Then something unexpected happened. She realized she enjoyed the job.

“I really like the physicality of it,” says Frances. “I like performing. I get to meet new people every day. It’s such a fascinating, curious [world]. It’s never boring. I don’t have boring days. At the end of the night, I have cash in my hand. Waiting two weeks for a pay cheque is exhausting. When I was a bartender in Montreal, I got used to having cash at the end of my shift.”

And the strippers she met didn’t quite match her expectations. “I was familiar with the [stereotype] – that strippers were all sad people. I am impressed by strippers every day. There’s nothing I haven’t learned from them.

“We’re entrepreneurs,” says Frances. “Stripping is a really challenging job. You have to create every opportunity for yourself. You’re running a business. You’re a salesperson. You’re a performer. You need to know how to market yourself. You need to be open to experimentation. You’re always dealing with people and you need to know how to listen actively. You gain all these skills, but transitioning out of stripping is hard because if you mention [the job] on your CV, it goes straight to the bottom of the pile.”

While Frances is quick to advocate on behalf of fellow strippers, she has frequently been critical of the world they operate in and the exploitative practices of some of the establishments in which they do their work. “Clubs won’t hire me anymore,” she recently told Paper Mag. “I’m too mouthy.”

In recent years, Frances has been using her knowledge of stripping to branch out in new directions. She has published books and comics (with her own art) that touch on her experiences (Cosmopolitan described her first book as “charmingly frank”), and she works as stand-up comedian too, with shows coming up in New York and Philadelphia (Nylon says she is “crass and hysterical”). Some of her ribald work is featured on her Instagram page, which has more than 176,000 followers (and helped attract the attention of the Hustlers filmmakers).

“I’ve always been a storyteller,” says Frances. “Your job as an entertainer, whether you are a stripper or a comedian, is to take people on a ride. People like to be taken on a ride.”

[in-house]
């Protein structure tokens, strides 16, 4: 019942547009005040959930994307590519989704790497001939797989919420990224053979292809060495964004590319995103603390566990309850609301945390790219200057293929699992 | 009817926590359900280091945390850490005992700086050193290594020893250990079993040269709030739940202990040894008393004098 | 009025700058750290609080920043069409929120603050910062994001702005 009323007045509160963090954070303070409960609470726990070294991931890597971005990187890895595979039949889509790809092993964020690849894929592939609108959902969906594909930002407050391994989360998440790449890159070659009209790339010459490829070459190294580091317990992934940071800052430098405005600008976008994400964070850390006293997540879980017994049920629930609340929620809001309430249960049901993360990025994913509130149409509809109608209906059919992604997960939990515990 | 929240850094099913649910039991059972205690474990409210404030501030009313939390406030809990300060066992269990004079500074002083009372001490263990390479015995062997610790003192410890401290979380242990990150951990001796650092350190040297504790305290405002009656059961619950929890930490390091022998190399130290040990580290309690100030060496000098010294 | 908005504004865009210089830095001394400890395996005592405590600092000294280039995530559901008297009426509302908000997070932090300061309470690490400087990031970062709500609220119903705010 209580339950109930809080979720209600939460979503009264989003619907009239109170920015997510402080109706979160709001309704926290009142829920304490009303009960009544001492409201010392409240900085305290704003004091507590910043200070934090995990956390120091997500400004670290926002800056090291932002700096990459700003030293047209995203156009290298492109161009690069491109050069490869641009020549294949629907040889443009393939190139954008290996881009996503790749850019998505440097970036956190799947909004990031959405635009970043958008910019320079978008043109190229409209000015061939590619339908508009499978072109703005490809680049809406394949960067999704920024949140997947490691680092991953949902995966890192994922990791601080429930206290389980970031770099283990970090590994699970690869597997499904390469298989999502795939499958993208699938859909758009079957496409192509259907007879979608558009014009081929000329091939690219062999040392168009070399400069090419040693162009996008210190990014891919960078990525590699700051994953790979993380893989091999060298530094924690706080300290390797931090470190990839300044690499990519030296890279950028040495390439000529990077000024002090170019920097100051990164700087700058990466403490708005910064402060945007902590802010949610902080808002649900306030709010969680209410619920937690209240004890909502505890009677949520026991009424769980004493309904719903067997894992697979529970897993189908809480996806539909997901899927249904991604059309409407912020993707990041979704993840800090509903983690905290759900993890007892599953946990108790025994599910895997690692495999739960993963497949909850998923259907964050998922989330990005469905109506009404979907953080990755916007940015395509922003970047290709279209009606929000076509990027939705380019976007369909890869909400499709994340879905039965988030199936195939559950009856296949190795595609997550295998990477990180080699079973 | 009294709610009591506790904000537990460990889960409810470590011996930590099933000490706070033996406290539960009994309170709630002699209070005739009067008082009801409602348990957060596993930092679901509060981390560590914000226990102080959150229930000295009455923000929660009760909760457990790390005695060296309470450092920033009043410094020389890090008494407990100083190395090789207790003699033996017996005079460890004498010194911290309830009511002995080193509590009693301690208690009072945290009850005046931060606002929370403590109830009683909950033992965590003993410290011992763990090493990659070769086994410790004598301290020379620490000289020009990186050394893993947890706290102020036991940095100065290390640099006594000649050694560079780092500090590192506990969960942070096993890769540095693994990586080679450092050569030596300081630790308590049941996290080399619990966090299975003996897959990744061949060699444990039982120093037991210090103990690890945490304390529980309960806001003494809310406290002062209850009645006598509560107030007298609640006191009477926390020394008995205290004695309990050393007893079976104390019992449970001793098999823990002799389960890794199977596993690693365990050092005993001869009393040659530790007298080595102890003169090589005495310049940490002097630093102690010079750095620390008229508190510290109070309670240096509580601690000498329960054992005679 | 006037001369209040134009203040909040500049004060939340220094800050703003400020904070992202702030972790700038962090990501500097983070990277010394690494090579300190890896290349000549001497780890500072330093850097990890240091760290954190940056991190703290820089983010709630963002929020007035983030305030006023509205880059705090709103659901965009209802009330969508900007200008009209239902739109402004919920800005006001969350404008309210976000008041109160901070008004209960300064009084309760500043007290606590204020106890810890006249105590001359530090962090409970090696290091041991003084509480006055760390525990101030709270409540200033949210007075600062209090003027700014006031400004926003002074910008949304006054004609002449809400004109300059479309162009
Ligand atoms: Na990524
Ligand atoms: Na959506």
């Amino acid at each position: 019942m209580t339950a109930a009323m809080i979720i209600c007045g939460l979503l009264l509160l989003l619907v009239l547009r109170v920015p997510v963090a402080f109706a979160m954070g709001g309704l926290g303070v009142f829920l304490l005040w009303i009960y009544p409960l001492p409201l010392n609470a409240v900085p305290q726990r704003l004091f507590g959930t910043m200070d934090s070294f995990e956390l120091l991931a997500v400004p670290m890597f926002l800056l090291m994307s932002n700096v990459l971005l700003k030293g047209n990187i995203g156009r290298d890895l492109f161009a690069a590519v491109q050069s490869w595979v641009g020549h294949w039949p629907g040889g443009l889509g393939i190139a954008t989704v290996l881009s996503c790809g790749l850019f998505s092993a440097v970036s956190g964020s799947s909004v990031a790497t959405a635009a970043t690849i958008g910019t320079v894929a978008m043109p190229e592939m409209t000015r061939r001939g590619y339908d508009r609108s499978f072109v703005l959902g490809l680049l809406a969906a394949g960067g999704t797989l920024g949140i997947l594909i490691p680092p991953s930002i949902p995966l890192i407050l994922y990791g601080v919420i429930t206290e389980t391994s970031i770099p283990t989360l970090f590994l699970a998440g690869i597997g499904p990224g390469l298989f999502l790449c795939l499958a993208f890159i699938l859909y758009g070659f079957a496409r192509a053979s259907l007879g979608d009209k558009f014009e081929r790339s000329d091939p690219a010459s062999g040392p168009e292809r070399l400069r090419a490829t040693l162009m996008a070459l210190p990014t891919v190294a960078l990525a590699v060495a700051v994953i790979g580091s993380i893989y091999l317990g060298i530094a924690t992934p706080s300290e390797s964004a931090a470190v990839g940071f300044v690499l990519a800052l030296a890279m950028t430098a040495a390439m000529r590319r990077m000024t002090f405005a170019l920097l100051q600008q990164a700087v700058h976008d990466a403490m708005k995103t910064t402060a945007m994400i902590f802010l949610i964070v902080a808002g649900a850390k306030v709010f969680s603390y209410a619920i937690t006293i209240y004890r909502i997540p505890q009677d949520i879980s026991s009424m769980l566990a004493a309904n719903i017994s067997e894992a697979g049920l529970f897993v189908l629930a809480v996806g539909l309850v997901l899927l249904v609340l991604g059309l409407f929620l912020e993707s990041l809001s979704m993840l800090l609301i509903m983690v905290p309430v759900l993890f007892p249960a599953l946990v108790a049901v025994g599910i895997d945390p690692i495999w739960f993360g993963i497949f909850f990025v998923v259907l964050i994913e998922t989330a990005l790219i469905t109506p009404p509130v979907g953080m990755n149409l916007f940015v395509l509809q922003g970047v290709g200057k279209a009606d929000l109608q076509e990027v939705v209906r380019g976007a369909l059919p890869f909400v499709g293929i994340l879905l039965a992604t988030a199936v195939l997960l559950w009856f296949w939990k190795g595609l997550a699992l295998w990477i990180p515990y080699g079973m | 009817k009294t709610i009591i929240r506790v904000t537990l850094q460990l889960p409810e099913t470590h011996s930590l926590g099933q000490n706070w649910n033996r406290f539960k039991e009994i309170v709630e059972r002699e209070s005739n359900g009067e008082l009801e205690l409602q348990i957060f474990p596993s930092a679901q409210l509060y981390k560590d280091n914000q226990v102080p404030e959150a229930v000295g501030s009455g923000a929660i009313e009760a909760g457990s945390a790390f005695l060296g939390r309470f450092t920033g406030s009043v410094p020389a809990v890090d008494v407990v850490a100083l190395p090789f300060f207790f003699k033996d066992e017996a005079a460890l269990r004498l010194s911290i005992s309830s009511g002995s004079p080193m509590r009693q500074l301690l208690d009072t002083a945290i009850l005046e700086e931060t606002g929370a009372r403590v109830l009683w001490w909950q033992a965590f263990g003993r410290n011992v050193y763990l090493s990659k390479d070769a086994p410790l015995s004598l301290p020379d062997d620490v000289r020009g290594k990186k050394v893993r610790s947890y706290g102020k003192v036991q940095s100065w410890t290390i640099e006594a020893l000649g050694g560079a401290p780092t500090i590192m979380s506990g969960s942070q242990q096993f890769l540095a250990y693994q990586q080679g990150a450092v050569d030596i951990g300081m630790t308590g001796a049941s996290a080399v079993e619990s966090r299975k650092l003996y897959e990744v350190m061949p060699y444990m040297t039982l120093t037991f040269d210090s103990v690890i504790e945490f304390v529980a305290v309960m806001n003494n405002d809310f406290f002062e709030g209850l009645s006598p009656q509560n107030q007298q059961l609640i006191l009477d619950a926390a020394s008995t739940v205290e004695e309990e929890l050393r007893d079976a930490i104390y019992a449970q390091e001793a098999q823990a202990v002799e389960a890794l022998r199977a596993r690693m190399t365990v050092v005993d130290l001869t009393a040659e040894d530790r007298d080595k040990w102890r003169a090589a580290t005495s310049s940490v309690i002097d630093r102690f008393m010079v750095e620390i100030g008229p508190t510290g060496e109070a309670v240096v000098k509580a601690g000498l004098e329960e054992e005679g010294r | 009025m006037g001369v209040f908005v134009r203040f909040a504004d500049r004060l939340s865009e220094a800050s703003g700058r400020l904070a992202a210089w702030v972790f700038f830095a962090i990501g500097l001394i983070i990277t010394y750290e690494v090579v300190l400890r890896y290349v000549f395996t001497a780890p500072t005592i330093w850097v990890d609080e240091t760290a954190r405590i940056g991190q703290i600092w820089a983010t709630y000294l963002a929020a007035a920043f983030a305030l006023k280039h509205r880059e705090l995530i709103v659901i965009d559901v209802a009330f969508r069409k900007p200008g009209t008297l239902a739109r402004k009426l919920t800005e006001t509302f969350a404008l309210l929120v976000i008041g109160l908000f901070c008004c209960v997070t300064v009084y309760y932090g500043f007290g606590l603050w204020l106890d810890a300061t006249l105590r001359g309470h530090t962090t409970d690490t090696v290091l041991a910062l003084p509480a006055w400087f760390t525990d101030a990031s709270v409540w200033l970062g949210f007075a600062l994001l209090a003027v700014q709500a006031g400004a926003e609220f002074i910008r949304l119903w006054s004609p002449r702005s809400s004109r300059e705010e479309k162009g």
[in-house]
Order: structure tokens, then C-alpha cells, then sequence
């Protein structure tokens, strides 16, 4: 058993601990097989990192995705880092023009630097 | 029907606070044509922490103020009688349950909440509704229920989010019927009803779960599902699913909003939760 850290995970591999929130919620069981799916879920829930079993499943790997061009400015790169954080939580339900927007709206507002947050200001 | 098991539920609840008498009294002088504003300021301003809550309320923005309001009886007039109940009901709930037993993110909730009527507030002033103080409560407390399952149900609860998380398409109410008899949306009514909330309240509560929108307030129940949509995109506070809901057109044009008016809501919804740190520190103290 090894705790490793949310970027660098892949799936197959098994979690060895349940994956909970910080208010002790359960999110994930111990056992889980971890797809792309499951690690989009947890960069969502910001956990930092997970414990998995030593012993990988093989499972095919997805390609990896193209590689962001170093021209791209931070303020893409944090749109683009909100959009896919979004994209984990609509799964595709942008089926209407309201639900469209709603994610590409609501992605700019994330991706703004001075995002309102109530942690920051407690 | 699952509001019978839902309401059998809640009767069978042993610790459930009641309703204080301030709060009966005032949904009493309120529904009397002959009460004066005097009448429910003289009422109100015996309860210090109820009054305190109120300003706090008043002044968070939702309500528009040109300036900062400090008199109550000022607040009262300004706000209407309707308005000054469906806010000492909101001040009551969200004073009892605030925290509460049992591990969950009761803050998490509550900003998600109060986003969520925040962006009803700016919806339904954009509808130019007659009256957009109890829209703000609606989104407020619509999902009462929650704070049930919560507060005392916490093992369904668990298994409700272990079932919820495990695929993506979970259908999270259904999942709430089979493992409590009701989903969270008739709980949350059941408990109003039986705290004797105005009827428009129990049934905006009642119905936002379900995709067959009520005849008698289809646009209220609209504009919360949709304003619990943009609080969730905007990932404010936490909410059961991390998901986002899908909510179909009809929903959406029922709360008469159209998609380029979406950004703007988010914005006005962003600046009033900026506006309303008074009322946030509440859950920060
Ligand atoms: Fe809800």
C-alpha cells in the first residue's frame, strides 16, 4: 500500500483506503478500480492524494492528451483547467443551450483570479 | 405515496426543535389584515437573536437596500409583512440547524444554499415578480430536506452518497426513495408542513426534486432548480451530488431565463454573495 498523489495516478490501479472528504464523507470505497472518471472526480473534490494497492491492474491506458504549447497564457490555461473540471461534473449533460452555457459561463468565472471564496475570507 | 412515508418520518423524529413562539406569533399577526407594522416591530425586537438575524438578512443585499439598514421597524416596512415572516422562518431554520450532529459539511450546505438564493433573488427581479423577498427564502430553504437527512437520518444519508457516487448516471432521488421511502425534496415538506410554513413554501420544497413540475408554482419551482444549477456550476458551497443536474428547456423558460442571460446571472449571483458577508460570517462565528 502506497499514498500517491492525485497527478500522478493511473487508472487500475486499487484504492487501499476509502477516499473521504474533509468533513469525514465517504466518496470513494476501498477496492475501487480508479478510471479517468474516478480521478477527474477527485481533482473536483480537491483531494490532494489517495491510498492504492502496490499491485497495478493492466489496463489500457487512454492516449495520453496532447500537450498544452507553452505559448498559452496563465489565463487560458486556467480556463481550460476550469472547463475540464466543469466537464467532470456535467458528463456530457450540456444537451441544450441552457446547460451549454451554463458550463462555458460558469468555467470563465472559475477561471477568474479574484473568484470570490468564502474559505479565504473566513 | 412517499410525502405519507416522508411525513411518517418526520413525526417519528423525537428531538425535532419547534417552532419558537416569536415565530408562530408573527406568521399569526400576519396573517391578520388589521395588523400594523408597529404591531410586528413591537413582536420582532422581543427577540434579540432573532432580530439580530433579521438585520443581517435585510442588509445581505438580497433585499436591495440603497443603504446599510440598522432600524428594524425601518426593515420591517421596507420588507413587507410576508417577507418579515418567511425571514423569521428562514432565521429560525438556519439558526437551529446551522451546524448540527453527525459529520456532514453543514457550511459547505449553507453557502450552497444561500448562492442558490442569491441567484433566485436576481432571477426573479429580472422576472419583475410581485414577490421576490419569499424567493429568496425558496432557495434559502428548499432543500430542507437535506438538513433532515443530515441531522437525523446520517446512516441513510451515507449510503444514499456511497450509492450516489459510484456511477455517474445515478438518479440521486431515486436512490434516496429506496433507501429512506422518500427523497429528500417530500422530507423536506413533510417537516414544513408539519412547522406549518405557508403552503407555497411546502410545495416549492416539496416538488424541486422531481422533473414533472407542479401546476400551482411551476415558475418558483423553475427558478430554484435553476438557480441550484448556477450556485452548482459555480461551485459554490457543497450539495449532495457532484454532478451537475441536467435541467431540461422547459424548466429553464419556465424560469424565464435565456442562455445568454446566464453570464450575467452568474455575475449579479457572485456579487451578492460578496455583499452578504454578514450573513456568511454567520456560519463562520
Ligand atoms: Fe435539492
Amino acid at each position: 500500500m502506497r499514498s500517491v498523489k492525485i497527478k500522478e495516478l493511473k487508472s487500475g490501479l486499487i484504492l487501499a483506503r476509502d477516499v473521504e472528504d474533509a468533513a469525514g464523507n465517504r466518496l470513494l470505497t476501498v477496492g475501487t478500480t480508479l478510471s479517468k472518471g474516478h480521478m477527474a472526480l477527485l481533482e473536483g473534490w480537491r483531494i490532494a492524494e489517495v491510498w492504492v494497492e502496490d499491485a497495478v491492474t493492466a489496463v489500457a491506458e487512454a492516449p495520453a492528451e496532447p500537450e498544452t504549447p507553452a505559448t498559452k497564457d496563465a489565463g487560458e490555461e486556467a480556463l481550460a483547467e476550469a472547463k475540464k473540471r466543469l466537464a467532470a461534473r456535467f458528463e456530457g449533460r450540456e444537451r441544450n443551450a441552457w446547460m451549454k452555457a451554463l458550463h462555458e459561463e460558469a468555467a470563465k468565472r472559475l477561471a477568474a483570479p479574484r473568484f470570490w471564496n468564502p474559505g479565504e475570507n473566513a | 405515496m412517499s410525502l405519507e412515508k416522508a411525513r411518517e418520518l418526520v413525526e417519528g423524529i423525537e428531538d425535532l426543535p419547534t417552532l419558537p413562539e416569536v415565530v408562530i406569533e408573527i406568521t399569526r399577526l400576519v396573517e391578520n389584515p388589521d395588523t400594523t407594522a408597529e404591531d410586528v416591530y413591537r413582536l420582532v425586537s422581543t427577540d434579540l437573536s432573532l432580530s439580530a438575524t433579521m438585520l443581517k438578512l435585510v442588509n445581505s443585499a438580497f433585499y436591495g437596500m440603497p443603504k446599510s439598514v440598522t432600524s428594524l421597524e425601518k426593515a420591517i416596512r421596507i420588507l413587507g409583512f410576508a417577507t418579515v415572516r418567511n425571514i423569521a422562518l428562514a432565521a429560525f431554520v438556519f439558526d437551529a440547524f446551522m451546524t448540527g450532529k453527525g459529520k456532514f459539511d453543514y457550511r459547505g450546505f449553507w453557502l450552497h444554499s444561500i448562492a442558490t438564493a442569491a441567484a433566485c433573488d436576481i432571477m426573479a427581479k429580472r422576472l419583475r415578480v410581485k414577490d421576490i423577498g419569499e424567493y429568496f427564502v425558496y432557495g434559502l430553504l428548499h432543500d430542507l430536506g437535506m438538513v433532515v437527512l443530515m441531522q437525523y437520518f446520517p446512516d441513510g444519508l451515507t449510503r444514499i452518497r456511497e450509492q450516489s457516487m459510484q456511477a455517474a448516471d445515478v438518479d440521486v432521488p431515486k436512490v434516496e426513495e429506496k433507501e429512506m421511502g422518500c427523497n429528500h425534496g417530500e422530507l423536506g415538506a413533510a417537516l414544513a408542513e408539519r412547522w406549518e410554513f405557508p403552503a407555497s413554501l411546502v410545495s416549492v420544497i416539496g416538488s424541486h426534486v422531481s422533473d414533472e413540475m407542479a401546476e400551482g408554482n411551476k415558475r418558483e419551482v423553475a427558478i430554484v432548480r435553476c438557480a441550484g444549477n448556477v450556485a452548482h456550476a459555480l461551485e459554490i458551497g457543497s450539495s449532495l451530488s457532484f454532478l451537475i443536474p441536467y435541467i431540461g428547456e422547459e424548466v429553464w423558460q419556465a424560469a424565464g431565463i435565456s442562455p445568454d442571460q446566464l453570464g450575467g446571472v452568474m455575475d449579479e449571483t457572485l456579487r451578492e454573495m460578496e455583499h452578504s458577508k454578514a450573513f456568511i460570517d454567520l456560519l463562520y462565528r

Frances has some words of advice for anyone thinking of visiting a strip club.

“People often don’t know how strip clubs work,” she says. “They’re shrouded in mystery. For instance, almost every stripper pays to go to work.” Strippers generally pay a “house fee” to perform in clubs, says Frances. “As soon as she walks through the door [of the strip club], she is probably $100 or $200 in the hole.

“So if you’re at a club and you’re watching a stripper dance and you’re enjoying her company and you’re enjoying the entertainment, pay her. This is her job and she is working hard. The cover charge you paid at the door? None of that is going to her. If you wanted to go to a bar and chat up a pretty lady for free, go to any other bar and don’t go to a strip club. You have a social responsibility to pay the people who are entertaining you. Set a budget [for the night], stick to it and spend it all. Then leave – you’re there to have a good time, not a long time.”

Frances has fond memories of her student days. “My credentials as a Russian lit major don’t really translate into what I’m doing now, but I became a critical thinker at McGill and I use those skills every day. And Montreal is such a sexy city, a very sex-positive city. It influences you to try out some [new things] – and I certainly did.”